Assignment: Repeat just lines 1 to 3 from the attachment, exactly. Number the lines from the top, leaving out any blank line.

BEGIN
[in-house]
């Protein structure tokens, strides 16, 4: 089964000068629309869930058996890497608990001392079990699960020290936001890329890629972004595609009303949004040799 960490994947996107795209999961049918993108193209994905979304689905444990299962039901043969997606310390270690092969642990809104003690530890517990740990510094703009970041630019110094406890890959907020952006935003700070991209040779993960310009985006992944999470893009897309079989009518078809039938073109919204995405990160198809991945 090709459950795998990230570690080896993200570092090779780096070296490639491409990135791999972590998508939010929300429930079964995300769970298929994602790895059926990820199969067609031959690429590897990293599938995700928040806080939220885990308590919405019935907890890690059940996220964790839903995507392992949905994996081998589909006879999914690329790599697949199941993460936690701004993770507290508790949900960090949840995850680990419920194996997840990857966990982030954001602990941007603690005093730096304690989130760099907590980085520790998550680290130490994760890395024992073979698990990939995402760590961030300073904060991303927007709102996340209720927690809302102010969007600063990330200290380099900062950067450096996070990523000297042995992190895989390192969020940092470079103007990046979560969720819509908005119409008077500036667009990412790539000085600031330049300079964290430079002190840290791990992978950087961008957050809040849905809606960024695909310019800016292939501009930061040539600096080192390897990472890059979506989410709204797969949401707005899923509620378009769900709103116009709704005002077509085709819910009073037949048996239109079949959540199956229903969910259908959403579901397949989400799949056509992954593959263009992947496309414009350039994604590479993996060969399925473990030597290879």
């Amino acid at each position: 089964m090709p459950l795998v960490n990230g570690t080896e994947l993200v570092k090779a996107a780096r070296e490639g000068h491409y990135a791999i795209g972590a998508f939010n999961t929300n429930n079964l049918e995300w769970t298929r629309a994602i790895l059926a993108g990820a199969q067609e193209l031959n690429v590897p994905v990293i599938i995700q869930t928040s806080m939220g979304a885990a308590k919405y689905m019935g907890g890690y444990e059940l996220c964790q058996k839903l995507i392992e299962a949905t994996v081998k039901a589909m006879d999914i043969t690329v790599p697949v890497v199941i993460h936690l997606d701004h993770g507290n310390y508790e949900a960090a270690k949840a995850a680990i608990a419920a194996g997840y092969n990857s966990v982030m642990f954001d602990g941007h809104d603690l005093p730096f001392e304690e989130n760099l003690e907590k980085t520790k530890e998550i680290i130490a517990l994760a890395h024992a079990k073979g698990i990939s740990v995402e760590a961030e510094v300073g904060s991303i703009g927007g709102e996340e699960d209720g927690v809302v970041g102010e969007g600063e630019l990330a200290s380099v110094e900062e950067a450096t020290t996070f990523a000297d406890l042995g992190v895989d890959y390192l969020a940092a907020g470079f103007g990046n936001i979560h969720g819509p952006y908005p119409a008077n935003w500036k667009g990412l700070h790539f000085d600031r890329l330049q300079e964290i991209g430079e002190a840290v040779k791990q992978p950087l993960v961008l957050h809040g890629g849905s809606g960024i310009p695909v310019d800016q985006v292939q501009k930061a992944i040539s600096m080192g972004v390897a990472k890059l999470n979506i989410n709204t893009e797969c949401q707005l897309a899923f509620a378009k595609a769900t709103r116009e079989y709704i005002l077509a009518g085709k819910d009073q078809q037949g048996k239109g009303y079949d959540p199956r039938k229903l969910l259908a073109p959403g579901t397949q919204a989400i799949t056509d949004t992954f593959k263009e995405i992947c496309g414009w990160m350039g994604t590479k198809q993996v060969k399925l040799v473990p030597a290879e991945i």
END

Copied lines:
[in-house]
């Protein structure tokens, strides 16, 4: 089964000068629309869930058996890497608990001392079990699960020290936001890329890629972004595609009303949004040799 960490994947996107795209999961049918993108193209994905979304689905444990299962039901043969997606310390270690092969642990809104003690530890517990740990510094703009970041630019110094406890890959907020952006935003700070991209040779993960310009985006992944999470893009897309079989009518078809039938073109919204995405990160198809991945 090709459950795998990230570690080896993200570092090779780096070296490639491409990135791999972590998508939010929300429930079964995300769970298929994602790895059926990820199969067609031959690429590897990293599938995700928040806080939220885990308590919405019935907890890690059940996220964790839903995507392992949905994996081998589909006879999914690329790599697949199941993460936690701004993770507290508790949900960090949840995850680990419920194996997840990857966990982030954001602990941007603690005093730096304690989130760099907590980085520790998550680290130490994760890395024992073979698990990939995402760590961030300073904060991303927007709102996340209720927690809302102010969007600063990330200290380099900062950067450096996070990523000297042995992190895989390192969020940092470079103007990046979560969720819509908005119409008077500036667009990412790539000085600031330049300079964290430079002190840290791990992978950087961008957050809040849905809606960024695909310019800016292939501009930061040539600096080192390897990472890059979506989410709204797969949401707005899923509620378009769900709103116009709704005002077509085709819910009073037949048996239109079949959540199956229903969910259908959403579901397949989400799949056509992954593959263009992947496309414009350039994604590479993996060969399925473990030597290879």
């Amino acid at each position: 089964m090709p459950l795998v960490n990230g570690t080896e994947l993200v570092k090779a996107a780096r070296e490639g000068h491409y990135a791999i795209g972590a998508f939010n999961t929300n429930n079964l049918e995300w769970t298929r629309a994602i790895l059926a993108g990820a199969q067609e193209l031959n690429v590897p994905v990293i599938i995700q869930t928040s806080m939220g979304a885990a308590k919405y689905m019935g907890g890690y444990e059940l996220c964790q058996k839903l995507i392992e299962a949905t994996v081998k039901a589909m006879d999914i043969t690329v790599p697949v890497v199941i993460h936690l997606d701004h993770g507290n310390y508790e949900a960090a270690k949840a995850a680990i608990a419920a194996g997840y092969n990857s966990v982030m642990f954001d602990g941007h809104d603690l005093p730096f001392e304690e989130n760099l003690e907590k980085t520790k530890e998550i680290i130490a517990l994760a890395h024992a079990k073979g698990i990939s740990v995402e760590a961030e510094v300073g904060s991303i703009g927007g709102e996340e699960d209720g927690v809302v970041g102010e969007g600063e630019l990330a200290s380099v110094e900062e950067a450096t020290t996070f990523a000297d406890l042995g992190v895989d890959y390192l969020a940092a907020g470079f103007g990046n936001i979560h969720g819509p952006y908005p119409a008077n935003w500036k667009g990412l700070h790539f000085d600031r890329l330049q300079e964290i991209g430079e002190a840290v040779k791990q992978p950087l993960v961008l957050h809040g890629g849905s809606g960024i310009p695909v310019d800016q985006v292939q501009k930061a992944i040539s600096m080192g972004v390897a990472k890059l999470n979506i989410n709204t893009e797969c949401q707005l897309a899923f509620a378009k595609a769900t709103r116009e079989y709704i005002l077509a009518g085709k819910d009073q078809q037949g048996k239109g009303y079949d959540p199956r039938k229903l969910l259908a073109p959403g579901t397949q919204a989400i799949t056509d949004t992954f593959k263009e995405i992947c496309g414009w990160m350039g994604t590479k198809q993996v060969k399925l040799v473990p030597a290879e991945i």